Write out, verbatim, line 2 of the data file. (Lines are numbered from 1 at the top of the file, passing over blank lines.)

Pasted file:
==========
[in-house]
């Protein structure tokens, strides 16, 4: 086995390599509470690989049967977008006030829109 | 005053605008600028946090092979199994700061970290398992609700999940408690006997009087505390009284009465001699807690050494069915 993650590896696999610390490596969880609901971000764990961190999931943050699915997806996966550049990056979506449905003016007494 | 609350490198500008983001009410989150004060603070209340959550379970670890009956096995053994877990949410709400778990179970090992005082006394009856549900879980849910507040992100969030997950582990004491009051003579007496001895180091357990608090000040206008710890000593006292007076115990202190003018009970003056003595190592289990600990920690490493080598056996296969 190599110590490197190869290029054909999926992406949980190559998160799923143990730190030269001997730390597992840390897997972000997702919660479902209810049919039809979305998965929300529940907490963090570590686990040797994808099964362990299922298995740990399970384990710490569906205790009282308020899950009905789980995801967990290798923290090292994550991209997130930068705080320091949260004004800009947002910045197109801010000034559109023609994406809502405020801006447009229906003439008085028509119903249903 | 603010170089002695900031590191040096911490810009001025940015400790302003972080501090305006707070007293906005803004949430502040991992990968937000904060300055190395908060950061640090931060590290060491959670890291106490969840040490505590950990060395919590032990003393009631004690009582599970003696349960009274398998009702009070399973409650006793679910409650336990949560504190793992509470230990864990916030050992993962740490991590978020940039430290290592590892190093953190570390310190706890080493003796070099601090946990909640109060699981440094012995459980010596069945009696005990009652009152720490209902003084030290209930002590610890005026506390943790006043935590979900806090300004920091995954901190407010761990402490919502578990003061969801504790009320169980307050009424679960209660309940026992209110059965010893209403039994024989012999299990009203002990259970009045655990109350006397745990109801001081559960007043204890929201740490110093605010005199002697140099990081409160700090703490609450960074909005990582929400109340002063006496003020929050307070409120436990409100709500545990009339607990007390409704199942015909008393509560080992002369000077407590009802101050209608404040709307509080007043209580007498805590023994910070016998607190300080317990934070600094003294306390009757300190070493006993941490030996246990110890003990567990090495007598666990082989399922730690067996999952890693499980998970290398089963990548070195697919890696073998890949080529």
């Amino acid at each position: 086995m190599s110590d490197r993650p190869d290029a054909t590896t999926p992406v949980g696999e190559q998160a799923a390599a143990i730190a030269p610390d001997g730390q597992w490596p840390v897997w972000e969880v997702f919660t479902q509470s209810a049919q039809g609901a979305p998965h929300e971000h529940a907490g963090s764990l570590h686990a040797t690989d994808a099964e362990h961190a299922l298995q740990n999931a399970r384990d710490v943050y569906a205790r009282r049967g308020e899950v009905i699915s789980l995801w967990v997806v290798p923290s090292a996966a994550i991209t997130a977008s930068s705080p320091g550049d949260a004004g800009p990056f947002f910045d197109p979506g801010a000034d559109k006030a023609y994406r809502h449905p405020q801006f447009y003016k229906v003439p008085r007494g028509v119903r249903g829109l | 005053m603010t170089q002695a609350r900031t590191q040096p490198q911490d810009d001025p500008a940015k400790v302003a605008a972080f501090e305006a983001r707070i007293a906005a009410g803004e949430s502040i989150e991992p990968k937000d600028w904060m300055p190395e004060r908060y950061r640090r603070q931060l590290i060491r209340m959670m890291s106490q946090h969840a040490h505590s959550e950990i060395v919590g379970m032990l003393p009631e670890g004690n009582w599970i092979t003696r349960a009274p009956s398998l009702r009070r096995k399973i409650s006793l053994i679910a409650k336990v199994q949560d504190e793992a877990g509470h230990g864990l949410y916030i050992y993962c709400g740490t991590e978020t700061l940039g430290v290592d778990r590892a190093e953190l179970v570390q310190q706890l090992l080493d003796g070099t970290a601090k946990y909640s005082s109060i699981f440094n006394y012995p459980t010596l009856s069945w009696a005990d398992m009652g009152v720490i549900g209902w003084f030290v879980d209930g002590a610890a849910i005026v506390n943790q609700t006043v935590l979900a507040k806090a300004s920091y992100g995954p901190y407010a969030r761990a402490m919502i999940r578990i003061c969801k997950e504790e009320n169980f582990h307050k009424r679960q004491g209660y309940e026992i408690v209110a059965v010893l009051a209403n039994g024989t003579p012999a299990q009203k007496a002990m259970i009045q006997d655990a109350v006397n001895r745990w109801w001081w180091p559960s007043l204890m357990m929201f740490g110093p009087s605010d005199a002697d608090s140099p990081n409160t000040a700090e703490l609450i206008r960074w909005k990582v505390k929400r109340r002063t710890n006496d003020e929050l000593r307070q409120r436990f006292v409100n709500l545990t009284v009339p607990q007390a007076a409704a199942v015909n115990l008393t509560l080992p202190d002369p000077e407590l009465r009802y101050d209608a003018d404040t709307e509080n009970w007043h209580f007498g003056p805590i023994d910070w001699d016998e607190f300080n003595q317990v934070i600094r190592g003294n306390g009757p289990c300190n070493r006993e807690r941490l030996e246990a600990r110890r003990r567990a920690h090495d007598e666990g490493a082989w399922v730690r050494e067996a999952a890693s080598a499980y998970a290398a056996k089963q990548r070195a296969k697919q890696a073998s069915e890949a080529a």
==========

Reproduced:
């Protein structure tokens, strides 16, 4: 086995390599509470690989049967977008006030829109 | 005053605008600028946090092979199994700061970290398992609700999940408690006997009087505390009284009465001699807690050494069915 993650590896696999610390490596969880609901971000764990961190999931943050699915997806996966550049990056979506449905003016007494 | 609350490198500008983001009410989150004060603070209340959550379970670890009956096995053994877990949410709400778990179970090992005082006394009856549900879980849910507040992100969030997950582990004491009051003579007496001895180091357990608090000040206008710890000593006292007076115990202190003018009970003056003595190592289990600990920690490493080598056996296969 190599110590490197190869290029054909999926992406949980190559998160799923143990730190030269001997730390597992840390897997972000997702919660479902209810049919039809979305998965929300529940907490963090570590686990040797994808099964362990299922298995740990399970384990710490569906205790009282308020899950009905789980995801967990290798923290090292994550991209997130930068705080320091949260004004800009947002910045197109801010000034559109023609994406809502405020801006447009229906003439008085028509119903249903 | 603010170089002695900031590191040096911490810009001025940015400790302003972080501090305006707070007293906005803004949430502040991992990968937000904060300055190395908060950061640090931060590290060491959670890291106490969840040490505590950990060395919590032990003393009631004690009582599970003696349960009274398998009702009070399973409650006793679910409650336990949560504190793992509470230990864990916030050992993962740490991590978020940039430290290592590892190093953190570390310190706890080493003796070099601090946990909640109060699981440094012995459980010596069945009696005990009652009152720490209902003084030290209930002590610890005026506390943790006043935590979900806090300004920091995954901190407010761990402490919502578990003061969801504790009320169980307050009424679960209660309940026992209110059965010893209403039994024989012999299990009203002990259970009045655990109350006397745990109801001081559960007043204890929201740490110093605010005199002697140099990081409160700090703490609450960074909005990582929400109340002063006496003020929050307070409120436990409100709500545990009339607990007390409704199942015909008393509560080992002369000077407590009802101050209608404040709307509080007043209580007498805590023994910070016998607190300080317990934070600094003294306390009757300190070493006993941490030996246990110890003990567990090495007598666990082989399922730690067996999952890693499980998970290398089963990548070195697919890696073998890949080529």